What is art is a question that artists and critics have struggled with for at least as long as we have felt the impact of artistic endeavour on human thought and behaviour. Equally long has been the struggle to bottle up art, to confine it to the domain of entertainment, and to divorce artists from their public role as thinkers and activists. Yet any art that makes us think can no more detach itself from political processes than the mind can split from the body. For, In Your Tongue, I Cannot Fit: Encounters with Prison is a sharp reminder of the confrontational nature of art as well as of its transcendence of fetters.
For, In Your Tongue, I Cannot Fit: Encounters with Prison
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The very first page startles and unsettles the reader who encounters a rather violent photographic image: a sheet of paper with a pointed iron spike through it, a microphone dangling above. These objects were part of Shilpa Gupta’s eponymous art installation, “For, In Your Tongue, I Cannot Fit”, which opened at Edinburgh Art Festival in 2018 and travelled to Kochi, Venice, Antwerp, London and Dallas before being re-imagined as a book, co-edited by Gupta and Salil Tripathi. The sound art installation included poems by 100 poets who were incarcerated. In addition to these, the book includes essays and interviews, fresh contributions from activists who have been in prison, and from writers who write in support of persecuted authors.
This is a difficult book to review in that it does not adhere to any literary format. It includes poetry, but it is not an anthology. It includes art, but it is not an art book. Broadly, the book serves as a document and a testament, a creative intervention on a continuum of silencing. In the photographs of the art installation, where poems were printed and placed on spikes, it is impossible to escape the mental image of heads of rebels placed on pikes though there is no blood in sight. Describing his first reaction to the exhibit, Tripathi says that the “arrogant spikes” appeared as flagpoles and the sheets of paper as white flags. The microphones, he writes, were not meant to be spoken into. Instead, the artist placed speakers in the microphones to amplify the poets’ words.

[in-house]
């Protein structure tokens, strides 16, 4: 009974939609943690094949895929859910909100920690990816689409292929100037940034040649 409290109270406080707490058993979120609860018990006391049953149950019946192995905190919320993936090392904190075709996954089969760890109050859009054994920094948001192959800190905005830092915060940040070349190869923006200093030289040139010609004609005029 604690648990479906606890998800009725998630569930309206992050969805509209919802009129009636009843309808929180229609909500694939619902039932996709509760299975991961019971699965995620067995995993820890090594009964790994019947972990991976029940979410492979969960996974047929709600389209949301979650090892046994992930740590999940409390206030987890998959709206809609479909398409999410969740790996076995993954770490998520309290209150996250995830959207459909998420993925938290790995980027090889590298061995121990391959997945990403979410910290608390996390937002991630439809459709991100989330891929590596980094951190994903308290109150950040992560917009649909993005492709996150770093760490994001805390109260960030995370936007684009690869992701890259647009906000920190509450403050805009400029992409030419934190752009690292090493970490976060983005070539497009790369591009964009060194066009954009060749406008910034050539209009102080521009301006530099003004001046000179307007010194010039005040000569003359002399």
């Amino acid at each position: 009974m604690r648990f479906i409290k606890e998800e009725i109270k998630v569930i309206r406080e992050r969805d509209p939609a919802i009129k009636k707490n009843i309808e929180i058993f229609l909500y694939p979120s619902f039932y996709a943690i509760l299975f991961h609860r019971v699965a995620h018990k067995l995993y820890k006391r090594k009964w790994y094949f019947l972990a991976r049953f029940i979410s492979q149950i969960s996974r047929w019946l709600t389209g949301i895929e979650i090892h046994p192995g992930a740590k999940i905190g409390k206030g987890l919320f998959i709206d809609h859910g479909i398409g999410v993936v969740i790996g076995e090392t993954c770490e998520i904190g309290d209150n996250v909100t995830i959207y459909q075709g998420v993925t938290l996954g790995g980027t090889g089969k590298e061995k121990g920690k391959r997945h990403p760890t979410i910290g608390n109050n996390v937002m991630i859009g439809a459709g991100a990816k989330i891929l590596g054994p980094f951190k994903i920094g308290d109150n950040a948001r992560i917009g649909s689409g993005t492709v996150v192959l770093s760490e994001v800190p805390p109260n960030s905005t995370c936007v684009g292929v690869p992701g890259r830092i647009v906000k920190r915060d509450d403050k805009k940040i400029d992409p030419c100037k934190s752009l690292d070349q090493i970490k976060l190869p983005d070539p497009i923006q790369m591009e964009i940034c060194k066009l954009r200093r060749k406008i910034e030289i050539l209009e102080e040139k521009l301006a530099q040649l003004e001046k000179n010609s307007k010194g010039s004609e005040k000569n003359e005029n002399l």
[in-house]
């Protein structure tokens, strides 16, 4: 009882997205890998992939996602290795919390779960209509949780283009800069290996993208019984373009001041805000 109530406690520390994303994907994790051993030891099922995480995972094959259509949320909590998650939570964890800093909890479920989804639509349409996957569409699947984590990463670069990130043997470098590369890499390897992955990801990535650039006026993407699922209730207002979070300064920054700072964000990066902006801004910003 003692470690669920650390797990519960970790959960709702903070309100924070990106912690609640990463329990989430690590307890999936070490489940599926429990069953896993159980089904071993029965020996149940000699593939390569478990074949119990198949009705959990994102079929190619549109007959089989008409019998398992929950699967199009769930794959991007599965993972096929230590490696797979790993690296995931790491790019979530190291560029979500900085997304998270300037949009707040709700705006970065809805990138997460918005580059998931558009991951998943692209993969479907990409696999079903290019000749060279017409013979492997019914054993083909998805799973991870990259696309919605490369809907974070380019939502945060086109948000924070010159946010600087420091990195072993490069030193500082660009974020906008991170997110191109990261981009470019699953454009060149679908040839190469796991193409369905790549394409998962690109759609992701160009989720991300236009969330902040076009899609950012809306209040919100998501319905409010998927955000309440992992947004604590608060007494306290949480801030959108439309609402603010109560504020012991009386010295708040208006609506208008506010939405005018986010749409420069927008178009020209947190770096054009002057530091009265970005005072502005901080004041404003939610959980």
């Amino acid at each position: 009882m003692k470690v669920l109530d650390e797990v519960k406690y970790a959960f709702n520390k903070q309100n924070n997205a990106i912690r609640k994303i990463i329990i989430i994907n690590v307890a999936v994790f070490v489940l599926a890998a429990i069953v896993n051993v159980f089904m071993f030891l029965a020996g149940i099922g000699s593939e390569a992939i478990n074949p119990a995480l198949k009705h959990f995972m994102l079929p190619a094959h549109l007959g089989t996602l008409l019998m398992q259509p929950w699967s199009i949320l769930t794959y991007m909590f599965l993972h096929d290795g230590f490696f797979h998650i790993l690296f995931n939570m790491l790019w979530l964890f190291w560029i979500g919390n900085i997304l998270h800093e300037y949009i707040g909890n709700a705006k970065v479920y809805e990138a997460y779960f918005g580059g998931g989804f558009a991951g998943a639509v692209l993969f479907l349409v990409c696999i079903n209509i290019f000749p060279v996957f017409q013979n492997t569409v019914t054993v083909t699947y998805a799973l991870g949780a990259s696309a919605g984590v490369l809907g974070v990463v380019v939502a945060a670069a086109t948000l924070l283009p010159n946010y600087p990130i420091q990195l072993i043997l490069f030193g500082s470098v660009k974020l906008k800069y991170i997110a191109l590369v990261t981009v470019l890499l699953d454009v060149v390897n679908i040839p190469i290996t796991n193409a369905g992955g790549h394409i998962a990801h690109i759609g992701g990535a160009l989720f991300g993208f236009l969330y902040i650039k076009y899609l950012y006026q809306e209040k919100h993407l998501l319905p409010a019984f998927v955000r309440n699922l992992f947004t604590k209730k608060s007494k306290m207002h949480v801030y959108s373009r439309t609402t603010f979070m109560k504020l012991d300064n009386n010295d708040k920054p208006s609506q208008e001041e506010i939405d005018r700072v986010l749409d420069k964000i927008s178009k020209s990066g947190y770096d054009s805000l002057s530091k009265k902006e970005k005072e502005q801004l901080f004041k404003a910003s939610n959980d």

Gupta’s artwork also includes silhouettes traced from photographs of poets and activists who were arrested or have simply disappeared, and other objects associated with the denial of freedom. In an interview with Tina Marie Monelyon, Gupta says, “Power likes freedom and certainty for itself and not for others,” and goes on to make a connection between those who were killed and those who are viciously trolled online. The intent is the same—to ridicule, to harass, and to distract and confuse all others who might otherwise have been inclined to listen and think. However, as the editors point out in their introduction: “Empires have risen and fallen and national boundaries have changed. But the words of poets have survived.”
The collection takes its title from a couplet by the Azeri poet Imadeddin Nesimi, who also wrote in Persian and Arabic and was executed in 15th century Aleppo for his beliefs. Expressing the ardour of his quest for truth and the difficulties of “fitting” in, especially in a world that doesn’t want complex truths, he wrote:
Both worlds can fit within me, but in this world I cannot fit
I am the essence, I have no place, but into existence I cannot fit
I am the stars, I am the planets, and the angel of revelation
Hide your tongue, for in your tongue I cannot fit.